True Love…What it is – REALLY?
Ever since I was little girl this concept of true love was sold to me everywhere: the movies, TV, church, within my family. It seemed the most magical thing, the perfect matching of Yin and Yang, the Ultimate Goal. But I learned true love also required one other essential ingredient: TIME. Not just a few years years, but a lifetime.
There is something brave and romantic in the idea of witnessing and sharing one’s entire life with another, through better or worse. But still, with over two million divorces being filed worldwide each year, I can’t help but wonder: Is it time for a new definition of true love?
I know I ‘truly’ loved my ex – deeply and abundantly. I know I’ll always love him in a special way, even though its nature has changed. Somewhere in my bones I FEEL that he and I were meant to come together and share and learn all that we have. The teachings have been immense. And for that, I am profoundly grateful. I refuse to denigrate our love, call it anything less than true, simply because it didn’t last forever.
I don’t believe that the millions of people who divorce are just ‘immoral’ folk who ‘gave up too easily,’ like many argue. Nor do I think it’s a sign of our social denigration. I believe two vital messages are being plastered across the heavens for us all to wake up: 1) the real nature of true love and 2) how to accept and process death.
The Real Nature of True Love:
I wonder if love is not so much something we find within a relationship, as much as within ourselves. I wonder if we cling – sorry, ‘love’ – our spouses as much out of fear as we do true love. “It’s a big bad world out there after all,” we’re taught. Don’t we find comfort in knowing our partner HAS to stay with us? They made the vows, they made it ‘legal’, therefore they have to love us regardless of our weaknesses and flaws. We may not be happy with him on a day-today-basis, in fact, he may even disgust us, belittle us, ignore us…but having ‘someone’ reassures us we aren’t alone. So little do we think of ourselves that we stay where we are, inert, captive…but safe.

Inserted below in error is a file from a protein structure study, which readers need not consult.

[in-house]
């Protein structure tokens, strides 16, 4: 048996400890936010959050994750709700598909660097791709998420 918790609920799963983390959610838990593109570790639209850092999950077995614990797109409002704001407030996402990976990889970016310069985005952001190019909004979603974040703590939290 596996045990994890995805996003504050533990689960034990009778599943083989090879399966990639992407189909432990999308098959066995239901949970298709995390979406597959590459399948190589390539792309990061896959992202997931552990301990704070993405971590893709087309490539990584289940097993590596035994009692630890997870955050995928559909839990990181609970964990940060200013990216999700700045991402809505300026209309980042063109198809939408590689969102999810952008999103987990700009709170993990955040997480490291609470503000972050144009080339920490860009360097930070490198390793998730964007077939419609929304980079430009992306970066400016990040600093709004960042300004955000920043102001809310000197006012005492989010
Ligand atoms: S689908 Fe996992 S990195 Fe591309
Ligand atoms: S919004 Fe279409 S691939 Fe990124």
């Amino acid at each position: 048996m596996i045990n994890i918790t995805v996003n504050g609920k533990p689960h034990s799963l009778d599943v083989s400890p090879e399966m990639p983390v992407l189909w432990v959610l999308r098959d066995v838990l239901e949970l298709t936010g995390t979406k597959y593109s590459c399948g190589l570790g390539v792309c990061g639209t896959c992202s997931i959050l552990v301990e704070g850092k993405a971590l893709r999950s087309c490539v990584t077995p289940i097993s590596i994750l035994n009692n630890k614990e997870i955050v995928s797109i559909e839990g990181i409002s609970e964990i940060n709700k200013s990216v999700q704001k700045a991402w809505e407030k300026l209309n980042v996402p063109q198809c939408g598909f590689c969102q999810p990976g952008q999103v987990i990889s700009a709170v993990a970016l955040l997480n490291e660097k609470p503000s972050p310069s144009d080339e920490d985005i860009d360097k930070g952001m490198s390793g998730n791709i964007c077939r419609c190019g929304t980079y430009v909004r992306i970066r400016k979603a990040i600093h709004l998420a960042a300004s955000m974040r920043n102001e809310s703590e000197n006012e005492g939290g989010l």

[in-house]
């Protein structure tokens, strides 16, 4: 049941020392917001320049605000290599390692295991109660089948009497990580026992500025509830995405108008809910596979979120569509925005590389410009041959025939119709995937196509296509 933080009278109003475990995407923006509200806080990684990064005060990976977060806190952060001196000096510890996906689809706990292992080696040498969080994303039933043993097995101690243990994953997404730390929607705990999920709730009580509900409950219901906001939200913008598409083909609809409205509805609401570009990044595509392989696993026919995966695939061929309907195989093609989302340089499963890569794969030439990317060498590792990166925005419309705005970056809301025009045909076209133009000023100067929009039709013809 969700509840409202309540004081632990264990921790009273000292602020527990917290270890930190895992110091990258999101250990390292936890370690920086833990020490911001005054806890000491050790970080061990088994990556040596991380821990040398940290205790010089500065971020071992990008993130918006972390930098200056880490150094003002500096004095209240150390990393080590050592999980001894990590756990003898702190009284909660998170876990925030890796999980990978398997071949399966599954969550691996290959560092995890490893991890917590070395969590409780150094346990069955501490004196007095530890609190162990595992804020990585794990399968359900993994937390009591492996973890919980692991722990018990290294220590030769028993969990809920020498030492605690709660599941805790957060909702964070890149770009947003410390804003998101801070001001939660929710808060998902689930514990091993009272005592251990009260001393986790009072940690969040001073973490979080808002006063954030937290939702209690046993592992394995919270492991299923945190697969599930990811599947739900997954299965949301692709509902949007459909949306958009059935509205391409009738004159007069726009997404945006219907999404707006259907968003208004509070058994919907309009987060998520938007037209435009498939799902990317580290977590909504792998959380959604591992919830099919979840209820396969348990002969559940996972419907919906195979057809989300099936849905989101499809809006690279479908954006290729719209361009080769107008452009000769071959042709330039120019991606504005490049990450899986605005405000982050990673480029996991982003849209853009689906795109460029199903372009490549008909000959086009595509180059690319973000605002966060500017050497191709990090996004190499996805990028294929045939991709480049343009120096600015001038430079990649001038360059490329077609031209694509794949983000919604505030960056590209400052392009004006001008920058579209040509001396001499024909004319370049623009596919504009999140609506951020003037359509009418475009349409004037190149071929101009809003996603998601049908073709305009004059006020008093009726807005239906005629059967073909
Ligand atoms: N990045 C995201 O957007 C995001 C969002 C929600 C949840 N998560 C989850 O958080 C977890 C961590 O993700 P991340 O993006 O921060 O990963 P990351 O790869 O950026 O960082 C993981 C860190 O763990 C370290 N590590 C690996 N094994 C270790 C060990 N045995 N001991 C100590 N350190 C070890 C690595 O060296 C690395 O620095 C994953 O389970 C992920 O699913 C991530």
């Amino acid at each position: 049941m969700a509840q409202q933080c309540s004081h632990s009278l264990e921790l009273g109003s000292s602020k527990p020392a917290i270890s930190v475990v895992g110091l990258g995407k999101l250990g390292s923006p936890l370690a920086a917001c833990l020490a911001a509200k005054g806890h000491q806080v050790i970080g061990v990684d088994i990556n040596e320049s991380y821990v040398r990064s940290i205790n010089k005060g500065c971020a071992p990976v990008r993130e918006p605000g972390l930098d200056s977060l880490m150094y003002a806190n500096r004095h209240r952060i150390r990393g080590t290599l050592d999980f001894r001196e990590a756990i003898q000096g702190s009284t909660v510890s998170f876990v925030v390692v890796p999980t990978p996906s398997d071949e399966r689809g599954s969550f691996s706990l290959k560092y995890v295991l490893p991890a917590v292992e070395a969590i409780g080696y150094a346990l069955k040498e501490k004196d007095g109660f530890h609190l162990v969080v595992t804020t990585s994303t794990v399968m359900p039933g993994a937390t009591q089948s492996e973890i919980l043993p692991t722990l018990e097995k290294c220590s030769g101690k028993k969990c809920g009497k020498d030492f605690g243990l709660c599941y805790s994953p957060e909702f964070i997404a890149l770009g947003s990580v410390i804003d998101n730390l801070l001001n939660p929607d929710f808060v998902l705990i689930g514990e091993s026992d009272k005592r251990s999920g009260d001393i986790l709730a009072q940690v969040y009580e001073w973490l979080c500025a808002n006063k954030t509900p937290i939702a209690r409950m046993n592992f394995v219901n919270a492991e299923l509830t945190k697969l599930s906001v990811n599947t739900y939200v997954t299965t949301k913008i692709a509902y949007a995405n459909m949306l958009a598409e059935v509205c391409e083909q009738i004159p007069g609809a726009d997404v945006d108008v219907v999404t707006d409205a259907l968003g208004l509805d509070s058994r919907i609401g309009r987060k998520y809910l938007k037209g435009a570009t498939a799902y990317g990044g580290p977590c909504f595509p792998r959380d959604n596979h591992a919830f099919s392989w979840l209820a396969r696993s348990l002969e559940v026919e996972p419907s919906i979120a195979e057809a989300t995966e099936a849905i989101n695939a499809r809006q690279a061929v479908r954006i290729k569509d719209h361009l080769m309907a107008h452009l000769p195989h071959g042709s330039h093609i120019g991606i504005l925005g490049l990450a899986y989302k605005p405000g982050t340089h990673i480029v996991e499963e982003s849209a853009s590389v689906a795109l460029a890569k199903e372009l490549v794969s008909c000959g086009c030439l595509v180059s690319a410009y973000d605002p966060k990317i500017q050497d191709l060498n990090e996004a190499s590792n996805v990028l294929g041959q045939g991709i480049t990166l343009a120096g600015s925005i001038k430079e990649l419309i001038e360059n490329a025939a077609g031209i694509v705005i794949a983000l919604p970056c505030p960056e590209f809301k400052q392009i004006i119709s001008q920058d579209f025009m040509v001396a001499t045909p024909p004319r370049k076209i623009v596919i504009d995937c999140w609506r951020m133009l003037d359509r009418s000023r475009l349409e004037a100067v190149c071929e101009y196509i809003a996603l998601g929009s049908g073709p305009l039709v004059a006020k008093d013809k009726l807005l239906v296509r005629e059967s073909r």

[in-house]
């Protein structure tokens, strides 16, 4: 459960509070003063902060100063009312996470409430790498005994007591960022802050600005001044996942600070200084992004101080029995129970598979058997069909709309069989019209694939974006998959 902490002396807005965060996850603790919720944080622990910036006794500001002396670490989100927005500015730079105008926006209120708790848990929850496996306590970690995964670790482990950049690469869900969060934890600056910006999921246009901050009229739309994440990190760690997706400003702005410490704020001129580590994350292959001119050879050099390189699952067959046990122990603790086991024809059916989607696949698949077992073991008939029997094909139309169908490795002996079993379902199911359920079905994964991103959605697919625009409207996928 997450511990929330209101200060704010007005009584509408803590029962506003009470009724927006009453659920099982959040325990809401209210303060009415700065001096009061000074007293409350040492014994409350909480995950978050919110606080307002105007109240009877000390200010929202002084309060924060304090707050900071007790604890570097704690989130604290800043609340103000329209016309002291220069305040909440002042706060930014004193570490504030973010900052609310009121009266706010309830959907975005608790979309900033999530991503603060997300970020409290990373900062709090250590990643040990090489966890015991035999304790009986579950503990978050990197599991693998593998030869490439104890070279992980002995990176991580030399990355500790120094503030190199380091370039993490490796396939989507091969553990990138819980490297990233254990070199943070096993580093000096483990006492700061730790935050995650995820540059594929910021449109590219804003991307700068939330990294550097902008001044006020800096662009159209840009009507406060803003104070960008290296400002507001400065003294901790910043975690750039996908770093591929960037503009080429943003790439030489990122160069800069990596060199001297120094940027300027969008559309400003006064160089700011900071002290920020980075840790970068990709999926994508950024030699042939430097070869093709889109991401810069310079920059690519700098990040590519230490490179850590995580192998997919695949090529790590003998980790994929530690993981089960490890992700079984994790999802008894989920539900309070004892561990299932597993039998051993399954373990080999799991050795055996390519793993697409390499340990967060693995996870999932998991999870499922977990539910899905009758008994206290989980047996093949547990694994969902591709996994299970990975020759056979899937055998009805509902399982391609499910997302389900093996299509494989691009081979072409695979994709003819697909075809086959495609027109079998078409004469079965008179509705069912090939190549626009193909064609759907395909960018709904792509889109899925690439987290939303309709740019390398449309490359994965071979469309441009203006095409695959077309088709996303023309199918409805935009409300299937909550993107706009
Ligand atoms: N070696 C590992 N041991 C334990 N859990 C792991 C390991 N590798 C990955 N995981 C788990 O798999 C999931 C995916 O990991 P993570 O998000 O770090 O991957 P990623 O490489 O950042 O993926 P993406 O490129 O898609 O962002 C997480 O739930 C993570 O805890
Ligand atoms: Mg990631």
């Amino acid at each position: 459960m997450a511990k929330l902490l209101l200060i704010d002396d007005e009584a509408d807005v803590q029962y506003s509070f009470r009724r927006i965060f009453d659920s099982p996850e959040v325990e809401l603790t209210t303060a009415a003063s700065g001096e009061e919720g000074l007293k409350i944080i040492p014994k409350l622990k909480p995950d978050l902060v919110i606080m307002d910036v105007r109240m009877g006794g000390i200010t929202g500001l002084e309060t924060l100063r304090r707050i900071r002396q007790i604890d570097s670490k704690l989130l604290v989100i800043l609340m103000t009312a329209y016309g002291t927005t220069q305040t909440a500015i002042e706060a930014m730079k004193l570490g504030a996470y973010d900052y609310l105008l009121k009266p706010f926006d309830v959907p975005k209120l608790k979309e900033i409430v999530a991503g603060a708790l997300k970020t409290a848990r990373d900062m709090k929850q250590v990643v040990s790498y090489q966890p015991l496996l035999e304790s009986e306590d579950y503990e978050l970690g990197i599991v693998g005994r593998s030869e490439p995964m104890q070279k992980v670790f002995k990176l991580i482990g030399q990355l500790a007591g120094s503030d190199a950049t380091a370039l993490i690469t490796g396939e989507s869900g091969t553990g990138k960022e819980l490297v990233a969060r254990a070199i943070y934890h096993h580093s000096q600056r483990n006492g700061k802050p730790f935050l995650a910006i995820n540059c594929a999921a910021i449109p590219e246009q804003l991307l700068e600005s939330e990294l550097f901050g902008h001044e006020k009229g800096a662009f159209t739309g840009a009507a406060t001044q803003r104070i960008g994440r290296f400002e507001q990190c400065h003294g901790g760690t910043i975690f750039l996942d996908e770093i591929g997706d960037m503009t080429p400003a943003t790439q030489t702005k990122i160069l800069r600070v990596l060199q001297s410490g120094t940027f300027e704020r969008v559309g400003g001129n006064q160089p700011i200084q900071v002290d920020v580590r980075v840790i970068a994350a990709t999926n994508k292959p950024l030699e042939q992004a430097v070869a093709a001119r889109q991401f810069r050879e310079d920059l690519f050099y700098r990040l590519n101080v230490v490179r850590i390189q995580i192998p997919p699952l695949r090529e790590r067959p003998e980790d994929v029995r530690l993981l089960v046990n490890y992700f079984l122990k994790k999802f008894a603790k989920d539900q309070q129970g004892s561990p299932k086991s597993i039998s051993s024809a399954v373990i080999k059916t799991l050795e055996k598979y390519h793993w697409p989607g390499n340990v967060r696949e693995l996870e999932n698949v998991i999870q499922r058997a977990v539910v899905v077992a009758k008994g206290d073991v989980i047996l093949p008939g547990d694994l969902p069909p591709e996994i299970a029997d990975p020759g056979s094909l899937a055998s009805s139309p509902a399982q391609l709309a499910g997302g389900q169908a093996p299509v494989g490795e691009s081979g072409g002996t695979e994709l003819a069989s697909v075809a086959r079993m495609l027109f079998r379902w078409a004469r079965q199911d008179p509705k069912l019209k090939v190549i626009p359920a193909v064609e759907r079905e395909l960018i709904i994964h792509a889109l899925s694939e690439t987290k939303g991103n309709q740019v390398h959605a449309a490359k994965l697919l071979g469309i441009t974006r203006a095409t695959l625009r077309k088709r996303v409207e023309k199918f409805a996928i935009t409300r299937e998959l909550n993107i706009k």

I think love of oneself is the ultimate kind of love. Not arrogant or egocentric love, but a deep, caring, spiritual awareness and acceptance of Self. If we were to individually achieve such a state, we’d love others more abundantly and unconditionally, not just one partner, but everyone: our extended families, our communities, the divorced children of our neighbors… This kind of love wouldn’t be exclusive, it would be ALL-INCLUSIVE. It would look humanity in the face and see the connectivity of all, instead of hiding behind a spouse and one’s children to feel a sense of identity, purpose and peacefulness.
Accepting and Processing Death:
Death is something we’ve been taught to fear in our culture; we run from it, avoid it, resist it, even though it is intrinsic to all life, even in the dawning and setting of each day. Maybe divorce has become ‘pandemic’ to make us globally confront our beliefs about death and ‘endings.’ We are so AFRAID of it that in a crisis situation like divorce, our fears and anxieties rise up to take centre stage and control our feelings, thoughts and actions. But if we were taught to manage endings – which are TRANSFORMATIONS, death and rebirth all rolled into one – we’d be more skilled to handle the process from a higher and natural place within us. We’d put our children first, no matter what. We’d have more compassionate for our partners. We’d give ourselves the time and space to GRIEVE, and understand that that grief is not only normal, but an important part of letting go.
I don’t have anything figured out. Maybe none of this makes sense to anyone but me. But at the end of a lifetime, whether ‘love’ happens with one partner or five, one things is for sure: change. You can run and scream and protest as much as you want. But when your higher Self comes knocking with a big life lesson, you can’t hide.